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Google is to close Knol, and not before time. Knol was an ill-conceived play of pure evil, a ghastly blight on Google's history. I was appalled when it was announced, for it was a shamefaced attempt to move Wikipedia activity into proprietary Google borders. If you searched for information, Google could not just show you ads on the search result but also, when you clicked through, on that page as well. It was as though Google decided to recreate itself as a Calacanisian empire of ad-agglomerating lowest-common-value websites.

Google often, rightly, says that it benefits as the open web grows. It is in a symbiotic relationship with the rest of the web. Knol sought to muscle into a big niche in the ecosystem, going directly against one of the other most popular sites on the web. And, unlike entering auctions or book sales or email, Google was competing against a public-good public-built site. They were trying to deny sustenance (visits) to a public good, in order to build a private good. Knol wouldn't be usable by Google competitors, unlike that pesky Wikipedia, and it could be ours! Ours! OURS! BWAHA!

The good news is that Knol didn't succeed. The bad news is that Google Maps has built a Knol-equivalent (users contribute roads, corrections, and other map-related data) and it is just as closed. Unlike OpenStreetMap, which existed before Google Maps and which, like Wikipedia, built a large community of contributors, Google MapMaker doesn't release the information under any kind of open license.

I'm sure it's pure coincidence, but the announcement of Knol's execution comes in the same week as news of a half-million dollar donation to the Wikimedia Foundation in the name of Sergei Brin's foundation: Bravo to this!

Google acts wisest when it works with its customers, not against them. I hope this is a lesson that's taken away from Knol, and one that finds its way back to shape future company plans.
Yitzchak Scott-Thoennes's profile photoJeremy Fujimoto-Johnson's profile photoRussell Nelson's profile photoRoky Rocky's profile photo
Your reference to OpenStreetMap is interesting and insightful. Google, Yahoo, Flickr, and the closed map data sources have frozen OSM out. Remember when Flickr used OSM? Remember when Google Maps pulled in OSM data? Know why they don't know. Ask a Yahoo or Google exec why not, and watch them change the subject.
Google Maps cannot pull in OSM data -- the copyright doesn't allow it. Flickr only used OSM data when their own map data was worse. I don't know if they still are, or if so, where in the world they are.
"...going directly against one of the other most popular sites on the web..." -- uh, isn't that what G+ is doing? and yet this time it's ok?
Heh heh heh, "Calacanisian".
+John Douglas Porter I'm not sure if you stopped reading immediately after that bit you quoted, but the full relevant extract would be: "going directly against one of the other most popular sites on the web. And, unlike entering auctions or book sales or email, Google was competing against a public-good public-built site." So I don't care if Google, eBay, Amazon, and Yahoo! fight it out for most privacy-invading way to show you ads. Well, not in the same way as if they take on a non-profit public good that is doing a perfectly fine job.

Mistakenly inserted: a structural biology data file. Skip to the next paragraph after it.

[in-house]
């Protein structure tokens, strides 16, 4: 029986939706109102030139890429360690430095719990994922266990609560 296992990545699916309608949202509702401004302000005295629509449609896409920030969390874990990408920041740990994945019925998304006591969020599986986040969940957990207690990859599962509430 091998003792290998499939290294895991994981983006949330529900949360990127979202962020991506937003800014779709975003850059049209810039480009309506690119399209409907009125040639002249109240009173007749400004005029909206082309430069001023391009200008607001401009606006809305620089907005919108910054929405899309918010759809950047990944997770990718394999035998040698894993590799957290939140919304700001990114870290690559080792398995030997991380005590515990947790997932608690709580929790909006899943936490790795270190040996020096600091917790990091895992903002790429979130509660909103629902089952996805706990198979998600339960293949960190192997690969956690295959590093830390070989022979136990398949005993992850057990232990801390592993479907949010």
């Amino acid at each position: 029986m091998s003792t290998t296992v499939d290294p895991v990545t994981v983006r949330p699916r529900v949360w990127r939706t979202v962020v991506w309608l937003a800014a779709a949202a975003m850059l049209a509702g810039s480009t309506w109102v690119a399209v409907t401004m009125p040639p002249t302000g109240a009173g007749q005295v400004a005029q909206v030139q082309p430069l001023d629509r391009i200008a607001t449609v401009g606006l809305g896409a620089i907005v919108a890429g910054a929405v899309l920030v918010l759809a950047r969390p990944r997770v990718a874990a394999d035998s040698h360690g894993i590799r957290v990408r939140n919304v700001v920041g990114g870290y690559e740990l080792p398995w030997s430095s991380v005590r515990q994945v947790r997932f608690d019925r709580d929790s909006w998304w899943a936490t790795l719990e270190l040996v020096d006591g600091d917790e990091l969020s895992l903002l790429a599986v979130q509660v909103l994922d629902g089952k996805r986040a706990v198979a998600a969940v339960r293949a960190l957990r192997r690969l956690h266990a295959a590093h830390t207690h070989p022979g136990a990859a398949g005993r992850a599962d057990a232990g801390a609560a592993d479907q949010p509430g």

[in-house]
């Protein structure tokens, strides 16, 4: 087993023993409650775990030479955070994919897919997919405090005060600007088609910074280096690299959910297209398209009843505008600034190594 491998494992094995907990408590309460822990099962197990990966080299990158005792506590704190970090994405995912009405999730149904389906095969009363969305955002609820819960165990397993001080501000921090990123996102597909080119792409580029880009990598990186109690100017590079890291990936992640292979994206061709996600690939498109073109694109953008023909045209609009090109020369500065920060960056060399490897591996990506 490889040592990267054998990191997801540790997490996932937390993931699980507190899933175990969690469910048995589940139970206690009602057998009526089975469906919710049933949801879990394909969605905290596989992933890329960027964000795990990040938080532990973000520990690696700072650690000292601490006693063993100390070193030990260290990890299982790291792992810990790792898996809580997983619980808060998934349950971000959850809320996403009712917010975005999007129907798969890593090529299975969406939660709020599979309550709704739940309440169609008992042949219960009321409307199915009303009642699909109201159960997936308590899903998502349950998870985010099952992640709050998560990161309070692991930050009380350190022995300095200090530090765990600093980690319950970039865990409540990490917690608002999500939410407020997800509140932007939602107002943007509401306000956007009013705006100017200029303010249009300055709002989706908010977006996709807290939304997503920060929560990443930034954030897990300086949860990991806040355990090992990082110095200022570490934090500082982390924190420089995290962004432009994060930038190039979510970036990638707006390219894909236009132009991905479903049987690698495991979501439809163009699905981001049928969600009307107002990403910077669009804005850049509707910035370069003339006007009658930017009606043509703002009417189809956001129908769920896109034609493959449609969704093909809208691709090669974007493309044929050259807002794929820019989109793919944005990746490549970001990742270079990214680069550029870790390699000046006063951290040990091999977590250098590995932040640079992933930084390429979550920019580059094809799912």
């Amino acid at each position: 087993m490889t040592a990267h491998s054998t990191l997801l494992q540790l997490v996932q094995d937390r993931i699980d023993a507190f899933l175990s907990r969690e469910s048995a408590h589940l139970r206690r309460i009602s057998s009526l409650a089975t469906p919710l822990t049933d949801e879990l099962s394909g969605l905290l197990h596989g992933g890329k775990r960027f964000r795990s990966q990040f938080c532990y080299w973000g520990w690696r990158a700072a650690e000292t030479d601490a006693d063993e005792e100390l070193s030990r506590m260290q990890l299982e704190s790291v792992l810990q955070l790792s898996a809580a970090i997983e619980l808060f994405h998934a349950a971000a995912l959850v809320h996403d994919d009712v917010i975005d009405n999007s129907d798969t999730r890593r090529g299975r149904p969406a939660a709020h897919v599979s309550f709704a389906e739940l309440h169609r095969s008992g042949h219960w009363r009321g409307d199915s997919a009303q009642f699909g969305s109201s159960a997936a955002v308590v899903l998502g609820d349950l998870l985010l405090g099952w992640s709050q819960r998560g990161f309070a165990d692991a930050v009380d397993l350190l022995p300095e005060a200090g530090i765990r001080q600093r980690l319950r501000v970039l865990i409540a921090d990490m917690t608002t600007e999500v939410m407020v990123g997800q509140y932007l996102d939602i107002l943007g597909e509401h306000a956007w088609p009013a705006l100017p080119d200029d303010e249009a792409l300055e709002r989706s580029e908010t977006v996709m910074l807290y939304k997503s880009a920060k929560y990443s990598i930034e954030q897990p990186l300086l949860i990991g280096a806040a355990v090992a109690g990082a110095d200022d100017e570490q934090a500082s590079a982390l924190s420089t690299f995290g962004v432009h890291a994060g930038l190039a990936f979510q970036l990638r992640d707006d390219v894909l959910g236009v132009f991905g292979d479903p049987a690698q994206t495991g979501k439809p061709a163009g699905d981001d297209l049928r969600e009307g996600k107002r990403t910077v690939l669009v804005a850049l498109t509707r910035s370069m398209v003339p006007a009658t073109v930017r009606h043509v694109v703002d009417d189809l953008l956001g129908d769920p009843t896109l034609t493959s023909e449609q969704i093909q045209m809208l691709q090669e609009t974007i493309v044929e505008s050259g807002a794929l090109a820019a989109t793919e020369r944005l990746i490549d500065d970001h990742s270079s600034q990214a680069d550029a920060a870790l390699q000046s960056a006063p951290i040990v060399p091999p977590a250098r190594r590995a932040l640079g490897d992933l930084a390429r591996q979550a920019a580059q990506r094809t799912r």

I'd have preferred that Google threw all their might behind advances in mesh networking, plug computers, and free distributed social networking software so people could all store their own data at home. But they don't have the motivation for that, that's something we will have to do for ourselves. In the meantime, I'm just glad Google+ is beginning to encroach (albeit at least 2 years too late) on the "everybody's on Facebook, aren't they?" assumption. Though it sucks that they made the wrong call on anonymity.
One of the reasons that Google Maps has been succeeding against OSM is that OSM was (I haven't checked recently) absurdly painful to contribute to. That isn't necessarily a justification for Google Maps move into the same territory, but in my mind it certainly explains a big part of why it has been successful while Knol wasn't successful in disrupting Wikipedia. (Wikipedia has long had a much lower barrier to contribution than OSM.)
OSM is not painful to contribute to. It's painful to contribute everything to, but it's not painful to contribute a few things to.
That's good to know. I'll check it out again. But a few years ago when I last tried it was most definitely very painful to contribute a single fact. I was wanting to correct a street name and could find no way that didn't involve finding, selecting, downloading and installing software. And even what software I should be using was not obvious. At least at that time it was the realm of people willing to figure it out without adequate documentation or simple online tools. That's painful. 
There's now a web interface called Potlatch. Version 2 is very nice. I prefer JOSM, myself, but to each their own.
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